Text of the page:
Healthy Church Systems Part 17: Training Disciplers

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Healthy Church Systems Part 17: Training Disciplers

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I learned how to disciple others out of necessity. I was in my first year as a pastor and realized I knew zilch (technical term for ‘nothing’) about the process because I had never been discipled by another person. I had ‘learned’ how to follow Jesus through reading Christian books, sermons, Sunday School lessons and those famous all night youth lock-ins. I probably absorbed more from watching my parents live out the faith—which is as it should be. But no one ever took me under his or her wing and intentionally invested time in teaching me to walk as Jesus did. As a result, I had no pattern to follow when I started to work with new believers coming to faith as adults. I read everything I could on discipleship, used the most popular materials available at the time and learned both from my mistakes and God’s leading how to guide someone into deeper intimacy with and obedience to Jesus.

Helping people learn to live the life by pursuing God was addictive. I decided when I came to Florida to plant a new church that I would teach others how to do what I had been practicing for the first ten years of ministry. I remember recruiting my first disciplers. I had a core of early 30-something-year-old leaders emerging already in the second year of the church’s existence. Just as I had never been formally discipled myself, none of these leaders had been either. They were game to try, but a little apprehensive. “How are we supposed to do this? How long will it take to raise up a maturing disciple? What if the new believer we are discipling doesn’t prepare?” were their questions during the training. I told them to trust what the Spirit shows them and that they would do fine. And they did. This made all the difference in the growth of our church.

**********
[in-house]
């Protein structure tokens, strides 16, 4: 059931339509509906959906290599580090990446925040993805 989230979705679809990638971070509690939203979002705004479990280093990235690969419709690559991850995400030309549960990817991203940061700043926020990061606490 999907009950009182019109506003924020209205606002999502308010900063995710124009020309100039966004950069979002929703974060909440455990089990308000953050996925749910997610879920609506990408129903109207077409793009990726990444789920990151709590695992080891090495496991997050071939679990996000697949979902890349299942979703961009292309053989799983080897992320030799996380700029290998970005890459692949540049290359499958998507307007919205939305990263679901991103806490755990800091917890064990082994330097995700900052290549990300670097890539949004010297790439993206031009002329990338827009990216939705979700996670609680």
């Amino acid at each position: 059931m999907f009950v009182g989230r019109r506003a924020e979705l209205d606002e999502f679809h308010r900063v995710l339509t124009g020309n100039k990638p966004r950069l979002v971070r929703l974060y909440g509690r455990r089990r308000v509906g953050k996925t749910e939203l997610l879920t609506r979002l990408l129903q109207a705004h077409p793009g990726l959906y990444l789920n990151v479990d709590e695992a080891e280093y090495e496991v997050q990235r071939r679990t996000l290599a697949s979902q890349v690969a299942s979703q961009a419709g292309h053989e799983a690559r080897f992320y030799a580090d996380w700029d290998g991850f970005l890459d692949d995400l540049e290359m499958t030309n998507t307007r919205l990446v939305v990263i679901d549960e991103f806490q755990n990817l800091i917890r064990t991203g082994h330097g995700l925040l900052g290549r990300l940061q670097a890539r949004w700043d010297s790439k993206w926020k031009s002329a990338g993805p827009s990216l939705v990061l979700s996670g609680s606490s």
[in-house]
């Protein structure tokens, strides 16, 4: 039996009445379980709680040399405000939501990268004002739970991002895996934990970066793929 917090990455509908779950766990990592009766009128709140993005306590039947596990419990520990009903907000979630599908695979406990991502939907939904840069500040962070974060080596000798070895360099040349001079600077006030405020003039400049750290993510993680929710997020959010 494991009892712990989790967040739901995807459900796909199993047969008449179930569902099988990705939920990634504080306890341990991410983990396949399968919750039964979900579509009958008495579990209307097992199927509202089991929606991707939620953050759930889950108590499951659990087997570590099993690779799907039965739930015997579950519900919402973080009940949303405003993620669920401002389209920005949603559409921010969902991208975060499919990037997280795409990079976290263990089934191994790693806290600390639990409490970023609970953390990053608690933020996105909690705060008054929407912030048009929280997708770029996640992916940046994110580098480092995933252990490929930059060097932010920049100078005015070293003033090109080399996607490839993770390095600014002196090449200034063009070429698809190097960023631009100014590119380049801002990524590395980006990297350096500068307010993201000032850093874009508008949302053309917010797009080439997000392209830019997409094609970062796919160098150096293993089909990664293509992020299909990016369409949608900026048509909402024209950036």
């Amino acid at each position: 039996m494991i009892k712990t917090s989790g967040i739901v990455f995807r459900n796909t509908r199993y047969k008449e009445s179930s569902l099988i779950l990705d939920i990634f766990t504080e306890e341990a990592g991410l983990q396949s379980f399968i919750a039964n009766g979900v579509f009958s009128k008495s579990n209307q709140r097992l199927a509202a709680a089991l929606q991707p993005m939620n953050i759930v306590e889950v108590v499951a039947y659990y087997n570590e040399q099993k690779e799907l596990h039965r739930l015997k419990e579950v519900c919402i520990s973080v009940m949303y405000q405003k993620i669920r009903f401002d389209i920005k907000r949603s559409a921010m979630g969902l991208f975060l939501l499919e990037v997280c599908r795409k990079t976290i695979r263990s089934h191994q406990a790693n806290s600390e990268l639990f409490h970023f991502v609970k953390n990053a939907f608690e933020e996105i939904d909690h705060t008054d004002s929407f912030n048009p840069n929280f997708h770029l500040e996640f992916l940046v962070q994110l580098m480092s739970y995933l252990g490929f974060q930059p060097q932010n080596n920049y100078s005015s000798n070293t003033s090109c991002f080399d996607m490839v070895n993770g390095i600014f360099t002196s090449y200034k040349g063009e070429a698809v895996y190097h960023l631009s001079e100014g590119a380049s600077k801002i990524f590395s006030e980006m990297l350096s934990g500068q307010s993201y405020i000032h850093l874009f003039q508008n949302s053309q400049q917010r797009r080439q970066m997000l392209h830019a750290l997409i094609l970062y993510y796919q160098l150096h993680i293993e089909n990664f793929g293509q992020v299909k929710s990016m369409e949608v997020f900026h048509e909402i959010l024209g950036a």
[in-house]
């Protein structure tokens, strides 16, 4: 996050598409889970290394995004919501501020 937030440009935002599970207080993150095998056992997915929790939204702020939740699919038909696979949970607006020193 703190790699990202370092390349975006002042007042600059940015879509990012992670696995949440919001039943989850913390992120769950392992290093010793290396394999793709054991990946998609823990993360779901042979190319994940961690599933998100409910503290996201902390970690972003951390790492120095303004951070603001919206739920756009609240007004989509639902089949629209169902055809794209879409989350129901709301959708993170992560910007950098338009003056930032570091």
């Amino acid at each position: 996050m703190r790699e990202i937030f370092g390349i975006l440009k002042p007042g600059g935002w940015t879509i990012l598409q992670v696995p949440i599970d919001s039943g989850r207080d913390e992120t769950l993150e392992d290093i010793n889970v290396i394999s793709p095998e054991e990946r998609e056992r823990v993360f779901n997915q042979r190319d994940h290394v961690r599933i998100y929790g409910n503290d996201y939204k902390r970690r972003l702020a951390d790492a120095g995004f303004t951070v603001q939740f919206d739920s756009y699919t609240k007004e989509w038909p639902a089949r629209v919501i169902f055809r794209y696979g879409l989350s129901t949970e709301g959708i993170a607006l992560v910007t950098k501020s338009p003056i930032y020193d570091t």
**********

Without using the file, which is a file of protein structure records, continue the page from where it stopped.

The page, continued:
If you want to have a robust discipling system, one to one discipling is an important approach that you will want to develop. It may not be the whole of what you do, but without having people able to guide others, you are handicapping your discipleship process. Why is this so? One reason is that people need to be exposed to both the cognitive and relational aspect of the faith. Hearing the Word without being exposed to someone doing the Word often falls short in its life impact. People need the gospel with skin on it, so to speak. Another reason this matters is that people progress in the faith at different speeds. A one class lecture that fits all does not exist. One to one discipling allows new believers to ask their questions and understand how God’s truths apply to their personal situation at the pace they are ready to hear.

Many churches recognize one to one discipleship as being one of the best approaches for guiding new believers to maturity, but have no idea how to cultivate a team to do this in their congregation. Here are some early steps that can help you if you choose to intentionally start such a team.

Choose people who are going somewhere with God, even if they are not fully mature. Ying Kai and Steve Smith (another one, not me) wrote T4T, which is about a discipleship revolution in a part of Asia where people were not so much discipled as they were trained to be trainers, which is what the book title means (Training 4 Trainers). What Ying discovered as he was being used to start a church planting movement in his country, was to expect people to do what they were being taught—witnessing, devotion to God, prayer, etc., then expect them to immediately begin teaching others to do what they were doing. This led to the rapid multiplication of both disciples and leaders.